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Joshua Muheim: "Developing with accessibility in mind is fun and satisfying"

The next Frontend Conference Zurich is approaching fast. FEC talks to the hosts of this year’s workshops, here Joshua Muheim. You can sign up to his workshop Accessible autocomplete widgets that work for all here.

joshua

FEC: How and why did you make accessibility your thing?

Joshua Muheim: Creating websites since the early 2000’s, I always felt being on a quest for the "perfect code". Every developer knows that high-quality code needs to be clean and simple, so it will be long-living (robust), easily maintainable and automatically testable. This applies to the code used in the frontend (HTML, CSS, JavaScript) as well as in the backend (PHP, Java, etc.) of websites.

Accessibility offers a unique and distinctive way to improve the quality of frontend code by including the semantic layer: it reveals whether code is meaningful and coherent on the information level. This ensures that a website’s provided content is digestible by all kinds of users (regardless of their physical abilities), and even by automated services like search engines.

Unfortunately, today’s websites are created with a strong focus on visual and interactive gimmickry. This often results in quick and dirty, bulky HTML, lacking the quality requirements described above. Furthermore, the semantic layer usually suffers a lot from this, negating the very origin and goal of the internet: sharing information, worldwide, between any individual.

By taking accessibility requirements into account, we not only reach a bigger, more heterogeneous target audience; we also strive for high quality frontend code that is easy to handle by both consumers and developers of websites - a win-win situation. Not to forget that gimmickry is still possible on top of that!

So promoting accessibility is my attempt to make this world a better place for everybody.

What would you like to see happen in the near future with regards to accessibility?

Internationally, legal requirements about accessibility are enforced more and more. Still, there are only very few reliable sources that provide the necessary knowledge to developers so they are able to create accessible websites. The «Accessibility Developer Guide» (launched a few weeks ago, see www.accessibility-developer-guide.com) is our foundation’s attempt to fill this gap. We hope that a vivid international community will gather around this Open Source project, offering a public forum for discussing accessibility requirements and creating real-world example solutions in a communal effort.

Apart from this, I hope to see developers more and more acknowledging the potential and meaningfulness of adhering to accessibility techniques and paradigms. This way, the perception of accessibility will hopefully switch from often being a nasty, unpredictable challenge with little profit to being a reliable and powerful everyday tool that does a lot of good for everybody (and is even fun working with).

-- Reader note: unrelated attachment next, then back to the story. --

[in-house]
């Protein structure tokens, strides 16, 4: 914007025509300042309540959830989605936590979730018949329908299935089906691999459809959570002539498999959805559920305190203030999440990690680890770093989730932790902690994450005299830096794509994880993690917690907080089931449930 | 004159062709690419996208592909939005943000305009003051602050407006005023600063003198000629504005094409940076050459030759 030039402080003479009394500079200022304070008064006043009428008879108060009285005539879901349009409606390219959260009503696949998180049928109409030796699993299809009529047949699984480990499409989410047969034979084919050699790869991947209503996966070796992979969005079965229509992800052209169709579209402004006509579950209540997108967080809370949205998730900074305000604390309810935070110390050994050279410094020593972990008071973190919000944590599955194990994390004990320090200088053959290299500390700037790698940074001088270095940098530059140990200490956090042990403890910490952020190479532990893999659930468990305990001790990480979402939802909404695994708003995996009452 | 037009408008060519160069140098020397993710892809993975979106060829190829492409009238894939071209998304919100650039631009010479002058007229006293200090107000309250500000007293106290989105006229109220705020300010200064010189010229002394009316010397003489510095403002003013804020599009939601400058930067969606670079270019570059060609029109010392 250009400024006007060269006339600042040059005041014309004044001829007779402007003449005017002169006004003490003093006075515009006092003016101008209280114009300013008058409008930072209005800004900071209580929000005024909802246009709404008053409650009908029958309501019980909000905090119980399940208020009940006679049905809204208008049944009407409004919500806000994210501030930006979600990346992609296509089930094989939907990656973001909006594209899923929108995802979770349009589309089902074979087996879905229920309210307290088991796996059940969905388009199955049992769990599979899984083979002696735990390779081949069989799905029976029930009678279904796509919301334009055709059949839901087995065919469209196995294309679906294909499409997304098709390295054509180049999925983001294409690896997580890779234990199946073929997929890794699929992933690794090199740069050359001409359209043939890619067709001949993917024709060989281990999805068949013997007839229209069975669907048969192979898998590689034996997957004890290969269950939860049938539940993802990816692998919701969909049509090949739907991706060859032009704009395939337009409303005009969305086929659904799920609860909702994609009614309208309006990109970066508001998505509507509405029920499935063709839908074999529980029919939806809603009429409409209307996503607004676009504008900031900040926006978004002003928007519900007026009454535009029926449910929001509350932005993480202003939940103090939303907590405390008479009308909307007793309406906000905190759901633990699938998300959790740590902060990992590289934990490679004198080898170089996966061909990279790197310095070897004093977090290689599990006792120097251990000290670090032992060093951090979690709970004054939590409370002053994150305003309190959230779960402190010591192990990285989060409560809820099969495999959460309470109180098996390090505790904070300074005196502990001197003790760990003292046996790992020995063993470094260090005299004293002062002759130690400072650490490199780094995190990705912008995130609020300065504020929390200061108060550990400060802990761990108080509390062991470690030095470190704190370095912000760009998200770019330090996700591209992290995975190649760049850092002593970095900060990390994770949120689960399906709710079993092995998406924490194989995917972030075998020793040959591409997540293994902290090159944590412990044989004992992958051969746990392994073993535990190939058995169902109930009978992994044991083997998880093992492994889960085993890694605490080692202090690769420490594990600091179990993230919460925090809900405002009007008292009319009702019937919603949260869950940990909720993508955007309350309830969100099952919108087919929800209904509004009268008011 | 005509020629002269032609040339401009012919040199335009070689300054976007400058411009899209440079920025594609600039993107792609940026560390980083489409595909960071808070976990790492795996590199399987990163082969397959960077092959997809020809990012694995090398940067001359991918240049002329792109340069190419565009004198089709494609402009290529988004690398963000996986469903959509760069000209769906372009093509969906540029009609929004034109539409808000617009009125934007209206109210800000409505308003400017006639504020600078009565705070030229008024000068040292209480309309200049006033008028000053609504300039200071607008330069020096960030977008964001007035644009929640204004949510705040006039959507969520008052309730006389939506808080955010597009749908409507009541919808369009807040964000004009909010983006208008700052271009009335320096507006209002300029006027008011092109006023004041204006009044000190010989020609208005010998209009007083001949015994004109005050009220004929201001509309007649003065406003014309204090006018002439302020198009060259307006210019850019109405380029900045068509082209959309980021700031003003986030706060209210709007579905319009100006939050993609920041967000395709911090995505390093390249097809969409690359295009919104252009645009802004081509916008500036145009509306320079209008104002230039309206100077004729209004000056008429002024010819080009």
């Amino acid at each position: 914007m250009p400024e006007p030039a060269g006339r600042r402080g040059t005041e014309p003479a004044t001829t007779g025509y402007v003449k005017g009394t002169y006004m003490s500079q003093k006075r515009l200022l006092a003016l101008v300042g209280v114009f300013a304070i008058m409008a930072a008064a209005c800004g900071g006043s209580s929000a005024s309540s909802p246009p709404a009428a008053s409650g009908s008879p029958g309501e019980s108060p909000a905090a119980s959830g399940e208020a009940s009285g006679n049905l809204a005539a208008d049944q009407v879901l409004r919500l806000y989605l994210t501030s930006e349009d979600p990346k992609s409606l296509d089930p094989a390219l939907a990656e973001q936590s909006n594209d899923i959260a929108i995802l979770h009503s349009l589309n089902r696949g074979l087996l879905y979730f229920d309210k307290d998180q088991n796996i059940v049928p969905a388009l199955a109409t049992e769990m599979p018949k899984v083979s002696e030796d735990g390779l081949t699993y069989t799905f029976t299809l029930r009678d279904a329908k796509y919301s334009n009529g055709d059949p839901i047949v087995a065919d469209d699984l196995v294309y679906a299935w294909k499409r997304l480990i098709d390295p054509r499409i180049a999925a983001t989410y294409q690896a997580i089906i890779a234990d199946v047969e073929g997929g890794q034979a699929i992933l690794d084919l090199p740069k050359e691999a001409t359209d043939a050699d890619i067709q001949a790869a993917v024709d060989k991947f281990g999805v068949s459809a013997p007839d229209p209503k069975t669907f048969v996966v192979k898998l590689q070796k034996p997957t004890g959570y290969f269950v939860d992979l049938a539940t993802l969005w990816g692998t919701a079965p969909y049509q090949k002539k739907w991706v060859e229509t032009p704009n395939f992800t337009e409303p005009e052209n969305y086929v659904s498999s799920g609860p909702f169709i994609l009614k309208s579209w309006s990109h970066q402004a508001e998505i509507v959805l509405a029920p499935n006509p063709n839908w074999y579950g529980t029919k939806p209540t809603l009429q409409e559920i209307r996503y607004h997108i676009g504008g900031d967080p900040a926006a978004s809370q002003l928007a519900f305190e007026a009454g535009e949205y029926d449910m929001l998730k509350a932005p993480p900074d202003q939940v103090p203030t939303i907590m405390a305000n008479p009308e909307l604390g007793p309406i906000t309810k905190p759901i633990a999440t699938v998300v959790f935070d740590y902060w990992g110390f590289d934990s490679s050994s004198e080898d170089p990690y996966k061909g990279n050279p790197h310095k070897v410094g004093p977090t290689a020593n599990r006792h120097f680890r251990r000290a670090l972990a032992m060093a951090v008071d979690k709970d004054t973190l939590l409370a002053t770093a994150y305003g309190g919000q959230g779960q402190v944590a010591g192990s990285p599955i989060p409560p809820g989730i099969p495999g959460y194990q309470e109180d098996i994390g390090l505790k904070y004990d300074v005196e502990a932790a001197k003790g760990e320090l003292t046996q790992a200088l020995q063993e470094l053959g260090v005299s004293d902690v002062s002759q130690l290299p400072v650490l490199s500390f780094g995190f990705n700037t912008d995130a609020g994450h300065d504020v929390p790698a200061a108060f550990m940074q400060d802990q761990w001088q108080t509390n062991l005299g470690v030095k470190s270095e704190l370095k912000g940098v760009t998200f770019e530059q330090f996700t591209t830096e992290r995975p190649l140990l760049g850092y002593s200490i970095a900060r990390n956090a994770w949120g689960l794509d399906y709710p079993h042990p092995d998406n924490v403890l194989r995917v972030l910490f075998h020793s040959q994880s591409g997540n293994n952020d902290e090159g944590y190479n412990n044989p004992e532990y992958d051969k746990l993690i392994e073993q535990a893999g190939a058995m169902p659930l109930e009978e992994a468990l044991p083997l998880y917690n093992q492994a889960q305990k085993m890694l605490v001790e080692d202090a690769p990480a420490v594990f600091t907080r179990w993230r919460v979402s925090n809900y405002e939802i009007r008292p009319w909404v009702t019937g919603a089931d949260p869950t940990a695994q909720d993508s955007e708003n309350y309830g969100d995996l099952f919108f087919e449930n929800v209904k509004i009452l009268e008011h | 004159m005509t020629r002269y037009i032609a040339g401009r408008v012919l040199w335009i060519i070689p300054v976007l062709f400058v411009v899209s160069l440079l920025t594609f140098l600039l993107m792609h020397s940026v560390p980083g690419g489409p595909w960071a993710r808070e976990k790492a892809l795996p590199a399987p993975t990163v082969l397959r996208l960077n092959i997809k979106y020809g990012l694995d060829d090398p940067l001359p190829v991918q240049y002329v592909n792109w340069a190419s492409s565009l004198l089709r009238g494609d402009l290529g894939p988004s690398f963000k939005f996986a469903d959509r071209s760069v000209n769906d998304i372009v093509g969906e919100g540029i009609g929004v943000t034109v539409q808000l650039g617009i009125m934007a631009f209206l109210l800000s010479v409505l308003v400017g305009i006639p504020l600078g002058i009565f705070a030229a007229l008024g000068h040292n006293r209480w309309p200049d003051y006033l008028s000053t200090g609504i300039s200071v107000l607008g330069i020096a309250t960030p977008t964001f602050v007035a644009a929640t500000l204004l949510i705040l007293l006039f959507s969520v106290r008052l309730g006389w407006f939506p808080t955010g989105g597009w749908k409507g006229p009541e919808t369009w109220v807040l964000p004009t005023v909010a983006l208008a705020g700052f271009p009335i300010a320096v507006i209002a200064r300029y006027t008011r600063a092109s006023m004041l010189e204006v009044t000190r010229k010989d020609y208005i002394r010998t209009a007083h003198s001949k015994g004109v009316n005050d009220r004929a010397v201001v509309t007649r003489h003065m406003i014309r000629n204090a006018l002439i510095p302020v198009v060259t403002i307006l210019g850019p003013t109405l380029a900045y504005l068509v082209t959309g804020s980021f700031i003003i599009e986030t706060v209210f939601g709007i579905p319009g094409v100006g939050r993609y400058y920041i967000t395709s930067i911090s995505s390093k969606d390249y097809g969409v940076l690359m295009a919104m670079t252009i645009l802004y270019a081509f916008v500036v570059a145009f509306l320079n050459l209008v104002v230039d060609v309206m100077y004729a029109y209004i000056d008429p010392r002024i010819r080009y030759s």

What is stopping people from creating accessible autocomplete widgets?

The biggest group (I suppose) simply does not know about accessibility, forgets about it or neglects it.

Another group trustfully tries to add basic (or even advanced) accessibility features. But due to the non-homogeneous support of screen readers and browsers regarding interactive accessibility patterns, usually only a small part of potential users will benefit from them, while others are excluded and usually cannot use the widget (and the functionalities behind it) at all.

The pattern presented in my workshop at the Frontend Conf 2018 will offer an intriguingly easy and effective way of creating autocomplete (and any other type of interaction pattern) using simple HTML form elements, connected through some JavaScript, and styled as needed using CSS. The result is a widget that relies on rock solid browser standard behavior in its functionality - a widget that’s truly working for all.

What would be the one key takeaway you hope to give to the audience at the 2018 Frontendconf workshop?

Developing with accessibility in mind is fun and satisfying. And thanks to the guidance of experts (like the «Accessibility Developer Guide»), a serious web developer will quickly manage to enter the topic and feel at home soon.

What place(s) do you particularly enjoy in Zurich and why?

The riverside of the lake (especially the meadow in front of the Chinese Garden), the ImpactHub’s locations, and the Irchelpark.